It's Raining Pegbars! A Profile Of Animation In Vancouver
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The one sheet from the upcoming The Bottle Imp. © Delaney & Friends.

Also in a growth phase, Studio B and Mercury Filmworks just built a 27,000 square foot facility. The sister studios merged under one roof last fall, along with Dick and Roger's, a fully equipped sound studio. Studio B was founded by artists Chris Bartleman and Blair Peters in 1988. Since then, it has grown to include a team of over 100 artists, writers and producers. Their series Yvon of the Yukon, started airing on YTV this January, with D’Myna Leagues and What About Mimi, set to air this fall. The studio also provides service work for clients such as Disney, Nelvana and Nickelodeon. Mercury Filmworks is a dynamic young company that offers services in digital paint and effects, 3D animation, digital post-production, compositing and visual style development. Clients have included Nelvana, Fox TV and Teletoon.

Danny Antonucci, one of the rebel Rocketeers, founded a.k.a. Cartoon in 1994. His work was featured in a special screening at the Ottawa International Student Animation Festival last fall, beginning with Lupo, and moving through his commercials, his MTV series The Brothers Grunt and his new Cartoon Network series Ed, Edd ‘n Eddy, which also debuted on Canada’s Teletoon in September. The festival gave Antonucci a chance to recruit fresh meat. One of the qualifications for new animators at a.k.a. is an "appreciation of the subtleties of subversive creativity."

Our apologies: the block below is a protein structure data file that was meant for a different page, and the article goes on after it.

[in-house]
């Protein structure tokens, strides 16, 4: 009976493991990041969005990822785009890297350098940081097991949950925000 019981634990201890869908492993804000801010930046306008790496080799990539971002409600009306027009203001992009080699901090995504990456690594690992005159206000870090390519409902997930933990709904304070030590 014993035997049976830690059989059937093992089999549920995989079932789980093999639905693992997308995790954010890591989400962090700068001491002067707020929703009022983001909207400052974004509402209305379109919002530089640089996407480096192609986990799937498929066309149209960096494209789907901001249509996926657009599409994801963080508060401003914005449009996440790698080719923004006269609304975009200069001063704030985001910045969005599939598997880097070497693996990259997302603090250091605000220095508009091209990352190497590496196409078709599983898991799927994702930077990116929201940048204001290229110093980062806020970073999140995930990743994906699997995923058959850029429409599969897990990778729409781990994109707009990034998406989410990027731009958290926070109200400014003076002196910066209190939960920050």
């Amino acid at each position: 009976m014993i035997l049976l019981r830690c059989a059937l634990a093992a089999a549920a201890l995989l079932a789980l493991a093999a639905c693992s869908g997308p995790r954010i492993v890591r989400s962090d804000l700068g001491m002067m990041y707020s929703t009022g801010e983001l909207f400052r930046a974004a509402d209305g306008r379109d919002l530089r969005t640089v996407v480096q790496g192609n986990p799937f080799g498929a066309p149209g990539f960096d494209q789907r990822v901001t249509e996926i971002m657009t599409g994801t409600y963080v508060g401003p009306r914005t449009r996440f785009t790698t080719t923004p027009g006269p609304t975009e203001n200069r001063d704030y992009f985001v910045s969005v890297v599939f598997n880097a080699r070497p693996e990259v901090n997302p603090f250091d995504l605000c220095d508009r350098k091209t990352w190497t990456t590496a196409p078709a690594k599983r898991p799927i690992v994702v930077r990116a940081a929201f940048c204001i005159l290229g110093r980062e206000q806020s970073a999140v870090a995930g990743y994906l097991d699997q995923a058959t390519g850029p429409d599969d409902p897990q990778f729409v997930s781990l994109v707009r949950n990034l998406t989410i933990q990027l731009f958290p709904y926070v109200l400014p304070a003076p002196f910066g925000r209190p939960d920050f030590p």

David Bowes recently had a blast animating a stop-motion commercial for Telus. The "student film" look for this spot took him back to his film school days, when he taught himself to animate with clay and create spooky in-camera effects. Today, Bowes and his crew will animate anything from foam latex to tapioca pudding. Their half-hour Twisteria special, which aired on YTV in the fall of 1998 is a toungue-twisting tour de force that won a Leo Award for Best Animation and was nominated for 4 Gemini’s. Recent work includes a mouse for McDonald’s and a 2-minute segment in Snow Day in which the action figure Meltar comes to life and advises young Natalie to defeat Snow Plow Man (Chris Elliott). Bowes mentors his crews from the ground up, as stop-motion training is not practical for most schools to offer.

Gordon Stanfield Animation’s 26 episodes of Kleo the Misfit Unicorn, with a second season in development, has begun what we hope to see as a permanent trend of indigenous animation production. Stanfield owns all the distribution and copyright on the show, which is currently airing on YTV. Kleo has also been translated into 15 languages for international distribution. In the pre-school targeted show, Kleo helps guide children through their problems in life, such as lack of confidence, being organized and getting along with others. GSA’s digital ink and paint department has just teamed up with the newly formed Satellite Studios.

Herve Bedard’s company, NOA, produced the first international co-production in Vancouver: Billy the Cat (26 episodes). Bedard was also the first in co-production with the Japanese on his show Cybersix. NOA worked with GSA on Kleo and is now doing another 26 episodes of Billy the Cat.

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